Next, he poked his head into the hallway, "Hey Abby, will you c'mere for a minute?"
Turns out there was some trade magazine there to do an article about my professor and some new equipment he'd successfully acquired for the university through a grant. Of course, they wanted to include photos of him - a bit of a "celebrity" in the world of manufacturing - and were setting up when I walked passed.
The photo shoot came to include the professor, the equipment, and a girl. Check out the state-of-the-art technology! Ignore the 80's hair...
|Obscurely famous professor and a girl|
Magnum and I still laugh about that episode. How my prof didn't say,"Hey, you wanna engineering student in the picture?" Nope, I knew why I'd been chosen. It was a way to say, "Look how trendy we are - robotic stuff and girl students!" My ethnic look probably didn't hurt either.
Shortly after that, I was out in the working girl world and once again was asked to be a girl in a picture. This time, for a company recruiting brochure. I went to the designated area that was set up to look like one of our typical cubicles. I sat at the table with Marvin, pretending to analyze a drawing, while the photographer took pretty pictures.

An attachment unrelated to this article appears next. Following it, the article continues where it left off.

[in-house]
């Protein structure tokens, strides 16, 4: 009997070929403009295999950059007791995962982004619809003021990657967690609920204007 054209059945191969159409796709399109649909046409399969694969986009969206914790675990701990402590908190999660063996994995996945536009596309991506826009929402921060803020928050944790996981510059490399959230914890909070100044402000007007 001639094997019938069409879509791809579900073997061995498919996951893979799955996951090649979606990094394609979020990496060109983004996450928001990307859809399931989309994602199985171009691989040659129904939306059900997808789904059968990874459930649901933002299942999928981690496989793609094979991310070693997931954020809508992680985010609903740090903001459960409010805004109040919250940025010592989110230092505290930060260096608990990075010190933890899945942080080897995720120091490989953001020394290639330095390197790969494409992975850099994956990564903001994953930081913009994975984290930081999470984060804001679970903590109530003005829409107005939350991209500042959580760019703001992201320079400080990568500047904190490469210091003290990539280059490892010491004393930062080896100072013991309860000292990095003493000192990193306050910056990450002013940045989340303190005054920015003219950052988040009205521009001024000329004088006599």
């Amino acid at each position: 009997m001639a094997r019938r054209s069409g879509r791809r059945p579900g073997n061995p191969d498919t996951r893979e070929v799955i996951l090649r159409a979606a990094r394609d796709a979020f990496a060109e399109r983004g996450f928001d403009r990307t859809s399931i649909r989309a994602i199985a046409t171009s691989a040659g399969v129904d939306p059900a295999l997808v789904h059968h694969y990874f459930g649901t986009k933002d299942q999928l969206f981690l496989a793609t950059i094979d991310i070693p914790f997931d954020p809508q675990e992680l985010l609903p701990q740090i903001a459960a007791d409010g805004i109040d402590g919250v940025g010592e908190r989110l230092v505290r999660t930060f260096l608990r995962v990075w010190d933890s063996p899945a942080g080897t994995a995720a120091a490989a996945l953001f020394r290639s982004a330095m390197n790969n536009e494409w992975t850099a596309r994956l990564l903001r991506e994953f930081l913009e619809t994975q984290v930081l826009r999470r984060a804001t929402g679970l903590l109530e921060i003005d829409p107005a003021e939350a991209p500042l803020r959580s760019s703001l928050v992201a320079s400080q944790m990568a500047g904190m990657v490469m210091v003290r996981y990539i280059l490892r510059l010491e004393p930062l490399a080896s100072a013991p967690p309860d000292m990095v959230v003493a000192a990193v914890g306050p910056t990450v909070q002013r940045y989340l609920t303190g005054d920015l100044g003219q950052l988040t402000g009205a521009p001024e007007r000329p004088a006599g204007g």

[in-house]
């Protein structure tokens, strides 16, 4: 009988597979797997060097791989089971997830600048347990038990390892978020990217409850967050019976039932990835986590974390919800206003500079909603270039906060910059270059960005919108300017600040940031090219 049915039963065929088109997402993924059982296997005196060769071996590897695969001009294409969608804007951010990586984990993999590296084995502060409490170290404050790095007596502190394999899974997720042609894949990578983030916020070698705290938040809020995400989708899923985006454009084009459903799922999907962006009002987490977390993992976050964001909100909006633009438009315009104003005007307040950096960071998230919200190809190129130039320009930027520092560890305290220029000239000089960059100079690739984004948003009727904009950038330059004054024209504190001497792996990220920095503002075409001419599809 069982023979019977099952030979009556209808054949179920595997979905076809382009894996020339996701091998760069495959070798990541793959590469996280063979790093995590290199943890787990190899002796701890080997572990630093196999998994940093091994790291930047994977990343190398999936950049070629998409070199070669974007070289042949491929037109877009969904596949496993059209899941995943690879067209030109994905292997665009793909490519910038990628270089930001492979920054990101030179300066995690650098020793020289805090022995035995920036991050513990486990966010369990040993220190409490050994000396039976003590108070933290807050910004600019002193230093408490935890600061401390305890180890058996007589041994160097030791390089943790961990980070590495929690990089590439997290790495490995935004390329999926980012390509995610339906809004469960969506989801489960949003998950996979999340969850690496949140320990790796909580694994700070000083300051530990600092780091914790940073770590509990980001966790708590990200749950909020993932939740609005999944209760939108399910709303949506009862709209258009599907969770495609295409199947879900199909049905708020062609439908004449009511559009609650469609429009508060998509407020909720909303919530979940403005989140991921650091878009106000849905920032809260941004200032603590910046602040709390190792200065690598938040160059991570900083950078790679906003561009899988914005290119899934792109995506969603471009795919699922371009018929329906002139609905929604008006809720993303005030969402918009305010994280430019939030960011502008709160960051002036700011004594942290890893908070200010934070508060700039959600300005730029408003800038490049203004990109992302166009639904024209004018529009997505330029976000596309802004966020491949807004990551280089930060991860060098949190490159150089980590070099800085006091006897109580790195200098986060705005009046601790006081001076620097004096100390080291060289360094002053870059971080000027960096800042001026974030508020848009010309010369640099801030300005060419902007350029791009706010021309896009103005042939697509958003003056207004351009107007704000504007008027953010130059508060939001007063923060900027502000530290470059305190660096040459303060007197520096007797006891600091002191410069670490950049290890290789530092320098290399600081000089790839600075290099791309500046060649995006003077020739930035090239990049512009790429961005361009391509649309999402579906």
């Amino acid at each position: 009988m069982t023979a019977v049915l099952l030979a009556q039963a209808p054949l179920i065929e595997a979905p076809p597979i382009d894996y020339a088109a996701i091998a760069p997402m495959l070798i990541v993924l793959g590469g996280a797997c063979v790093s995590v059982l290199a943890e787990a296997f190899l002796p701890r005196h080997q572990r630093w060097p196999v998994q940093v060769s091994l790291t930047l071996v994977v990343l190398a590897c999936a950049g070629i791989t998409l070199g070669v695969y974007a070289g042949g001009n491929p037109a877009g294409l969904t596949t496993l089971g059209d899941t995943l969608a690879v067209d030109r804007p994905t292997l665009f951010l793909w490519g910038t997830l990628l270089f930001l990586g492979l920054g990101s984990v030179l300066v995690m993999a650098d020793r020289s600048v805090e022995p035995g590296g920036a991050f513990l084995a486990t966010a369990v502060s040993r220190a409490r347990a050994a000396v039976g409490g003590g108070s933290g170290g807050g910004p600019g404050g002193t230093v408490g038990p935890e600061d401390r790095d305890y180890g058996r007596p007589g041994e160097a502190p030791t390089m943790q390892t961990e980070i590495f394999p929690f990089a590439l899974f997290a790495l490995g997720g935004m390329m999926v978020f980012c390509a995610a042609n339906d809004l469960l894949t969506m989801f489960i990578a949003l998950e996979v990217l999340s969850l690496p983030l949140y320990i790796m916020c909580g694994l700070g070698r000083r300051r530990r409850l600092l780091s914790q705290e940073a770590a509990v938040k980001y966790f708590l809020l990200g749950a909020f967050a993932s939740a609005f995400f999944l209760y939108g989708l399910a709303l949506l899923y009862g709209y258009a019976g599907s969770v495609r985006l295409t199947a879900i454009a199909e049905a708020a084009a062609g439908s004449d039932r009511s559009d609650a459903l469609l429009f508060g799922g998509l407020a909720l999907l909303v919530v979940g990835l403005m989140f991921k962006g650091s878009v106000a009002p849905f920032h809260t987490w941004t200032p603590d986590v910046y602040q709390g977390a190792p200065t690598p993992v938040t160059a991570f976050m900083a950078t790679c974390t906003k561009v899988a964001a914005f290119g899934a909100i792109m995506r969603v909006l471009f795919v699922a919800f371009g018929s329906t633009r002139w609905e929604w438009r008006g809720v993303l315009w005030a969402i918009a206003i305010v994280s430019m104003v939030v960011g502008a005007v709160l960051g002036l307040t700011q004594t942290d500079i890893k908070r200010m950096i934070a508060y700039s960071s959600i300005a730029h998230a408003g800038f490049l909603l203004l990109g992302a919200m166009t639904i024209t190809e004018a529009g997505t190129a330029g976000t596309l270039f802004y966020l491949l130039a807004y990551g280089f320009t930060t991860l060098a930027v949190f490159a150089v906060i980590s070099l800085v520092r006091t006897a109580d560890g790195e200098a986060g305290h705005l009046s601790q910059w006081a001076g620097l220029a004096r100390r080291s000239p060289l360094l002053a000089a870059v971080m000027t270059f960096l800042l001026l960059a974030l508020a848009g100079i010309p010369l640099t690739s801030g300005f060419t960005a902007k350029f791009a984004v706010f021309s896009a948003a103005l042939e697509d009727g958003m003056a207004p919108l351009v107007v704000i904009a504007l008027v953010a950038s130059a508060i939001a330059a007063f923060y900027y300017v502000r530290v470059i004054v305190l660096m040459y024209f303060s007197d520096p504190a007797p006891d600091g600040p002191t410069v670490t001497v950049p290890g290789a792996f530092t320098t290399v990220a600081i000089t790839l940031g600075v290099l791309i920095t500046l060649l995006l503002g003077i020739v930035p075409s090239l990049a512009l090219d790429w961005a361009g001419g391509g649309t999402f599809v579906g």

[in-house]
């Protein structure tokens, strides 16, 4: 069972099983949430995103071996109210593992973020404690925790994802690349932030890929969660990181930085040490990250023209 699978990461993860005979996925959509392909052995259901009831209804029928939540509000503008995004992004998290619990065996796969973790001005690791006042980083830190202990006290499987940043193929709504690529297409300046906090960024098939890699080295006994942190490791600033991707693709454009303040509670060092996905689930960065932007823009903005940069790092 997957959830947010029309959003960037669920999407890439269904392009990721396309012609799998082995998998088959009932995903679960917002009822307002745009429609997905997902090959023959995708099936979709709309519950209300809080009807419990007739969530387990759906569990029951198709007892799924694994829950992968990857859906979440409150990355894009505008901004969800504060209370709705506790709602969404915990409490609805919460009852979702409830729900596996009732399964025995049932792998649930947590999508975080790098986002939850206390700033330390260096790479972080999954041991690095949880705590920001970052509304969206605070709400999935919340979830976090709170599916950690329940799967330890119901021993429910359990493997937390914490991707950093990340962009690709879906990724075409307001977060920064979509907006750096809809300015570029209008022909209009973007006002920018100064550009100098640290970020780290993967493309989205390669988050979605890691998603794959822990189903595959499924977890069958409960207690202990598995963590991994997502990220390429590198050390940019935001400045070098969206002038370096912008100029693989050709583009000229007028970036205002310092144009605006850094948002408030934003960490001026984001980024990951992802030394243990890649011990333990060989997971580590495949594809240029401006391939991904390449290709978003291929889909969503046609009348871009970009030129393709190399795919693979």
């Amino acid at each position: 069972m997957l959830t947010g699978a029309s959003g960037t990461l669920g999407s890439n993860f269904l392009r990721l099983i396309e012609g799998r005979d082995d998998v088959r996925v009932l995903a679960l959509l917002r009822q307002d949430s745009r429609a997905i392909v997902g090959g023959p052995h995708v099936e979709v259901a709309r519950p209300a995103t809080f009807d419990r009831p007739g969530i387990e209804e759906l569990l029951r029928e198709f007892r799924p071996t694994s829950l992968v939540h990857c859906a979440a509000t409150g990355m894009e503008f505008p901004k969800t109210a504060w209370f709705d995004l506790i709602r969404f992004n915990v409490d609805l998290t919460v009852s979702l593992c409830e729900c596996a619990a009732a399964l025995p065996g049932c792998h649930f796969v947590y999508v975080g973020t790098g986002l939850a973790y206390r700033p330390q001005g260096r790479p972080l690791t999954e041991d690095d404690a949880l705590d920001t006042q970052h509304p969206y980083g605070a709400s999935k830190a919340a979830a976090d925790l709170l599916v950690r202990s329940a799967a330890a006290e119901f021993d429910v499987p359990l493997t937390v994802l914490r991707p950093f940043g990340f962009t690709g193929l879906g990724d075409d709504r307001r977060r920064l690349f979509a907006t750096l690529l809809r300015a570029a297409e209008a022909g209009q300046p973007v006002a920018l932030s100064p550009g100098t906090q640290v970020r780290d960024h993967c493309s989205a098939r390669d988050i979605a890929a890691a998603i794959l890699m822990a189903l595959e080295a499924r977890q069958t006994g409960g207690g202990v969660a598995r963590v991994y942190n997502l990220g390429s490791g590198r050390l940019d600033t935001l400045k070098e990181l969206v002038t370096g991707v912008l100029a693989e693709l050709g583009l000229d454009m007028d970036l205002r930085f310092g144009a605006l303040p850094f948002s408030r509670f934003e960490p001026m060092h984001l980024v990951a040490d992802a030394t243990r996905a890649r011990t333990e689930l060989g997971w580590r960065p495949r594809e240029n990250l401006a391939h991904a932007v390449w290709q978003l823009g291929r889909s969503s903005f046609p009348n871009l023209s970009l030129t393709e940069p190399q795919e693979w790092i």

Marvin was a black guy.
We both knew why we'd been chosen. It was a way to say, "Look how trendy we are - black and female engineers!" We were also both relatively young at the time. I still remember how we were actually joking about that "assignment" while the cameras clicked.
I've never been one to "soapbox" about more girls joining the STEM professions. While I'm certainly happy for anyone who wants to join in, I don't see it as a gender issue. Like any other field, it should be chosen because of an inherent interest. I ended up "retiring" to the mommy track. Do I regret that decision? Not one bit. Do I miss being an employed engineer? Absolutely.
Yesterday, when I learned of Sally Ride's death, I was a bit sad. She became the first US woman astronaut at about the same time I graduated high school. I was also surprised to learn that she'd had pancreatic cancer. I guess I wasn't the only one. Despite here noted achievements, she was not in the limelight much. Her choice apparently. I'm sure she got tired of being asked so often about her femaleness.
Still, I hope she knows that she inspired many. Rest In Peace, Sally Ride.